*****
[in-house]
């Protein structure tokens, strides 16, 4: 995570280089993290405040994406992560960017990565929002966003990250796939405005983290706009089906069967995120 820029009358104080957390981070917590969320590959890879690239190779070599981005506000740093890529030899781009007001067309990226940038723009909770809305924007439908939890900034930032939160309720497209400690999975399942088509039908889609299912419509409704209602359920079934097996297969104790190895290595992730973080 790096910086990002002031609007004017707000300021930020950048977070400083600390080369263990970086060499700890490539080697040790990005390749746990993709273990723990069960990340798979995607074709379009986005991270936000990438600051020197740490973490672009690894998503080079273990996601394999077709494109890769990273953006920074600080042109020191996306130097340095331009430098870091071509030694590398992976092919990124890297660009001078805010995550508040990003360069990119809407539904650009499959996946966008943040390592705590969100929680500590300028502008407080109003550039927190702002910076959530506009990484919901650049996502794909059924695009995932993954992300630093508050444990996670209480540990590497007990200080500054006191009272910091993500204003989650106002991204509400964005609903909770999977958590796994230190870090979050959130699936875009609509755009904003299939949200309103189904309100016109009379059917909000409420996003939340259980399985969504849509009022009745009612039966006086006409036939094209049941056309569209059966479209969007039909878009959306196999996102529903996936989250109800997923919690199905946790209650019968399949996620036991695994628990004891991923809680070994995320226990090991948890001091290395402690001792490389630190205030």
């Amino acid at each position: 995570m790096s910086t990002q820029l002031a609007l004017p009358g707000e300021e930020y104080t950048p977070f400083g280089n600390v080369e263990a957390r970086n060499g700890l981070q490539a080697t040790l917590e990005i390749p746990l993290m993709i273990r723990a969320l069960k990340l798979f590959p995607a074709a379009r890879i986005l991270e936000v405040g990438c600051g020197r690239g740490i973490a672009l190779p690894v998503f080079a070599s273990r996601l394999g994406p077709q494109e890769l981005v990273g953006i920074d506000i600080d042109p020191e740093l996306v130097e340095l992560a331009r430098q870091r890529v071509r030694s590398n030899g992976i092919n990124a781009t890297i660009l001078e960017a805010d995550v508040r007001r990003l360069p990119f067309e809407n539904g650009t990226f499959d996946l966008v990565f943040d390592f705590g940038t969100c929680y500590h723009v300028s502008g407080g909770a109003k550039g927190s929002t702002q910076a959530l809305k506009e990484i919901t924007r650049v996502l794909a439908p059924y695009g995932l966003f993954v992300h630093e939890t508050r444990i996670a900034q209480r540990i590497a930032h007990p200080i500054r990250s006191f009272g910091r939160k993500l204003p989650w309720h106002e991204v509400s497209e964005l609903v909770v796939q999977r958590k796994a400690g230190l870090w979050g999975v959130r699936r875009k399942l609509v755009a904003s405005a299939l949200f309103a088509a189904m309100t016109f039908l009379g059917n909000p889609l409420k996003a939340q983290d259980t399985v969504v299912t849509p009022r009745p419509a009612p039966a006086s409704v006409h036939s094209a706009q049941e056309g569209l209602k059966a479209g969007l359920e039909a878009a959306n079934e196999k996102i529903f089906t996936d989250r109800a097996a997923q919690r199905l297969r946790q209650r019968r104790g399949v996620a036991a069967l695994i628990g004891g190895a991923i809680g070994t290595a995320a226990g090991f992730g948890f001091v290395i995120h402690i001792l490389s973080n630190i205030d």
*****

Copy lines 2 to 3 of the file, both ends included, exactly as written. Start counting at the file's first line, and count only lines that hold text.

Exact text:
């Protein structure tokens, strides 16, 4: 995570280089993290405040994406992560960017990565929002966003990250796939405005983290706009089906069967995120 820029009358104080957390981070917590969320590959890879690239190779070599981005506000740093890529030899781009007001067309990226940038723009909770809305924007439908939890900034930032939160309720497209400690999975399942088509039908889609299912419509409704209602359920079934097996297969104790190895290595992730973080 790096910086990002002031609007004017707000300021930020950048977070400083600390080369263990970086060499700890490539080697040790990005390749746990993709273990723990069960990340798979995607074709379009986005991270936000990438600051020197740490973490672009690894998503080079273990996601394999077709494109890769990273953006920074600080042109020191996306130097340095331009430098870091071509030694590398992976092919990124890297660009001078805010995550508040990003360069990119809407539904650009499959996946966008943040390592705590969100929680500590300028502008407080109003550039927190702002910076959530506009990484919901650049996502794909059924695009995932993954992300630093508050444990996670209480540990590497007990200080500054006191009272910091993500204003989650106002991204509400964005609903909770999977958590796994230190870090979050959130699936875009609509755009904003299939949200309103189904309100016109009379059917909000409420996003939340259980399985969504849509009022009745009612039966006086006409036939094209049941056309569209059966479209969007039909878009959306196999996102529903996936989250109800997923919690199905946790209650019968399949996620036991695994628990004891991923809680070994995320226990090991948890001091290395402690001792490389630190205030």
């Amino acid at each position: 995570m790096s910086t990002q820029l002031a609007l004017p009358g707000e300021e930020y104080t950048p977070f400083g280089n600390v080369e263990a957390r970086n060499g700890l981070q490539a080697t040790l917590e990005i390749p746990l993290m993709i273990r723990a969320l069960k990340l798979f590959p995607a074709a379009r890879i986005l991270e936000v405040g990438c600051g020197r690239g740490i973490a672009l190779p690894v998503f080079a070599s273990r996601l394999g994406p077709q494109e890769l981005v990273g953006i920074d506000i600080d042109p020191e740093l996306v130097e340095l992560a331009r430098q870091r890529v071509r030694s590398n030899g992976i092919n990124a781009t890297i660009l001078e960017a805010d995550v508040r007001r990003l360069p990119f067309e809407n539904g650009t990226f499959d996946l966008v990565f943040d390592f705590g940038t969100c929680y500590h723009v300028s502008g407080g909770a109003k550039g927190s929002t702002q910076a959530l809305k506009e990484i919901t924007r650049v996502l794909a439908p059924y695009g995932l966003f993954v992300h630093e939890t508050r444990i996670a900034q209480r540990i590497a930032h007990p200080i500054r990250s006191f009272g910091r939160k993500l204003p989650w309720h106002e991204v509400s497209e964005l609903v909770v796939q999977r958590k796994a400690g230190l870090w979050g999975v959130r699936r875009k399942l609509v755009a904003s405005a299939l949200f309103a088509a189904m309100t016109f039908l009379g059917n909000p889609l409420k996003a939340q983290d259980t399985v969504v299912t849509p009022r009745p419509a009612p039966a006086s409704v006409h036939s094209a706009q049941e056309g569209l209602k059966a479209g969007l359920e039909a878009a959306n079934e196999k996102i529903f089906t996936d989250r109800a097996a997923q919690r199905l297969r946790q209650r019968r104790g399949v996620a036991a069967l695994i628990g004891g190895a991923i809680g070994t290595a995320a226990g090991f992730g948890f001091v290395i995120h402690i001792l490389s973080n630190i205030d």